For example, at the request of the mayor in Lexington, KY (est. pop 282,100), the Division of Historic Preservation has drafted a 170-page, building-by-building inventory of 34 downtown blocks. Each downtown property in the study area was inventoried with a color photo, the name of the building, if known, its street address, approximate year of completion, and a brief architectural description. Each building built before 1965 was also categorized in terms of its importance through ranking terminology accepted in the historic preservation field. (Downtown Idea Exchange)

August 1, 2009

Market data is key to good strategies. Sound, insightful, and up-to-date market research and analysis will inform more realistic and ultimately more successful marketing and promotion. But for small downtowns in particular, good data and analysis is often hard to come by. Warren Brown, a senior public service associate and director of the Applied Demography Program at the University of Georgia, recommends a four-step process to develop more realistic, fact-based, and successful marketing strategies for downtown:

  • Uncovering downtown’s unique niche.
  • Tracking and sharing information.
  • Understanding the trade area and market conditions.
  • Studying successful downtowns.

In a paper titled, Successful Downtown Retail Districts, Brown expands on each of these points. (Downtown Promotion Reporter)

Donut ads promote newly renovated square, events, businesses. Recently, downtown Watertown, NY (est. pop. 27,440), finished a $7-million streetscape project that has given it a newly renovated public square to host special events. But tearing up the streets to make the improvements also disrupted downtown businesses for two and a half years. So to help get downtown and its businesses back on track, the board of directors of the Watertown Local Development Corporation authorized a budget of $65,000 for a co-op ad campaign promoting downtown, including these television and radio donut ads. (Downtown Promotion Reporter)

University to acquire downtown hotel, remake as home to students and events. From time to time, even relatively recent developments need to be repurposed to contribute to their potential. A silver lining of the recession is that it facilitated an opportunity for reinvention of the 252-room Doubletree hotel in downtown Lowell, MA (est. pop. 103,500), and a larger University profile in downtown by UMass Lowell. In a move that will bring students and professionals directly to downtown, the University of Massachusetts Lowell has agreed to purchase the hotel, which will be renamed the UMass Lowell Inn & Conference Center. It will provide housing for hundreds of University students, host professional and academic conferences, and also cater to summer festival tourism crowds. Read the detailed prospectus on plans for the UMass Lowell Inn & Conference Center. (Downtown Idea Exchange)

July 15, 2009

Emphasis on mix of uses brings a long-struggling downtown back to viability. Downtown Flint, MI (est. pop. 114,700), is successfully changing gears from a shell-shocked former “Vehicle City” to a renovating college town. It has many underutilized but grand old buildings that were built during the auto industry’s boom times. Developers and civic leaders alike are focused on working with those assets to revitalize downtown, and return those grand old buildings to good economic use. Watch this video on Flint’s progress. (Downtown Idea Exchange)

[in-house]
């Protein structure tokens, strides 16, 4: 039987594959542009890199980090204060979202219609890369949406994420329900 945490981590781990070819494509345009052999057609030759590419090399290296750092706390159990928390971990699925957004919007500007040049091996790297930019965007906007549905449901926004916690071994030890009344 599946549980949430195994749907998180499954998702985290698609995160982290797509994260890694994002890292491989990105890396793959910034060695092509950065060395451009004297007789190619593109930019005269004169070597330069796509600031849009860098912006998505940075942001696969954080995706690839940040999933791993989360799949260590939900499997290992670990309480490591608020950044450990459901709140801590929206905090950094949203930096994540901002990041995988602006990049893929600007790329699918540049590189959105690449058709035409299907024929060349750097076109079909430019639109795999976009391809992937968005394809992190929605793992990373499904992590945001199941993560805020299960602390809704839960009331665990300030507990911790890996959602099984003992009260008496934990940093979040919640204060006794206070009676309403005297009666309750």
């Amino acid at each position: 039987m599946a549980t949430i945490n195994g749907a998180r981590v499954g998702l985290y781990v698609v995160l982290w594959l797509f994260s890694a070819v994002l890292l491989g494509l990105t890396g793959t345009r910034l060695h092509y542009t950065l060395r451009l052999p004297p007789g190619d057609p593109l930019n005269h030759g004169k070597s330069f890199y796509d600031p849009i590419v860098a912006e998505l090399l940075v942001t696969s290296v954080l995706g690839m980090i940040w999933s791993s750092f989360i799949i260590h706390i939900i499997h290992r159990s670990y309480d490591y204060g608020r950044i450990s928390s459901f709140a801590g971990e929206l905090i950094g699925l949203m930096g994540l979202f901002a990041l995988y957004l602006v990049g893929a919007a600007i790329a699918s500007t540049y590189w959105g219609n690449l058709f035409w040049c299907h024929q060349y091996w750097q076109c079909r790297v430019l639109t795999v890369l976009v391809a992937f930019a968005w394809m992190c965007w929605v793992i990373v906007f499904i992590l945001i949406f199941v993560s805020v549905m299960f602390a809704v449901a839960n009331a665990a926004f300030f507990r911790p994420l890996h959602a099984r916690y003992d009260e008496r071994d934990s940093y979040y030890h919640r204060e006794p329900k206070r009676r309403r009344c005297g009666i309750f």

July 1, 2009

Through philanthropies, downtown has found the funding to start planning its reinvention. In the midst of a recession and the aftermath of a hurricane, downtown Galveston, TX (pop. 57,470), has turned to area philanthropies to fund its $395,000 economic development plan. The plan’s development will be overseen by the Historic Downtown Strand Seaport Partnership, and will help shape the island city’s recovery after Hurricane Ike. Read a draft of the scope of services outlined for a downtown Galveston comprehensive plan. (Downtown Idea Exchange)

New uses for downtown’s shuttered car dealership. Stanford, KY (pop. 3,430), ran with an idea to transform their vacated downtown auto dealership into a small parking garage that also serves as a community center for seasonal events. Review the project’s executive summary and purpose statement. (Downtown Idea Exchange)

Promoting shop-local message downtown. Education vs. gift certificate approaches. One approach to promoting local commerce is to make buying local a part of downtown’s marketing message or brand. The Bainbridge Island Downtown Association in Bainbridge, WA (pop. 20,310), took this approach with its “Think Bainbridge/Buy Local” campaign. Read the Think Bainbridge brand guidelines. (Downtown Promotion Reporter)

June 15, 2009

Economic downturn creates window of opportunity to reform development process. Before the recession, the growing city of Asheville, NC (est. pop. 73,880), started seeing a quantity and scale of development proposals that was unprecedented since the 1920s. With no downtown height limits, an overwhelmed city council, and an activist population base, downtown development was becoming a highly politicized, reactive, and unpredictable process. That’s changing now. A silver lining of the recession is that it’s given Asheville a welcome opportunity to catch its breath, and create a new format where cooler heads may prevail, in the form of the new Asheville Downtown Master Plan. (Downtown Idea Exchange)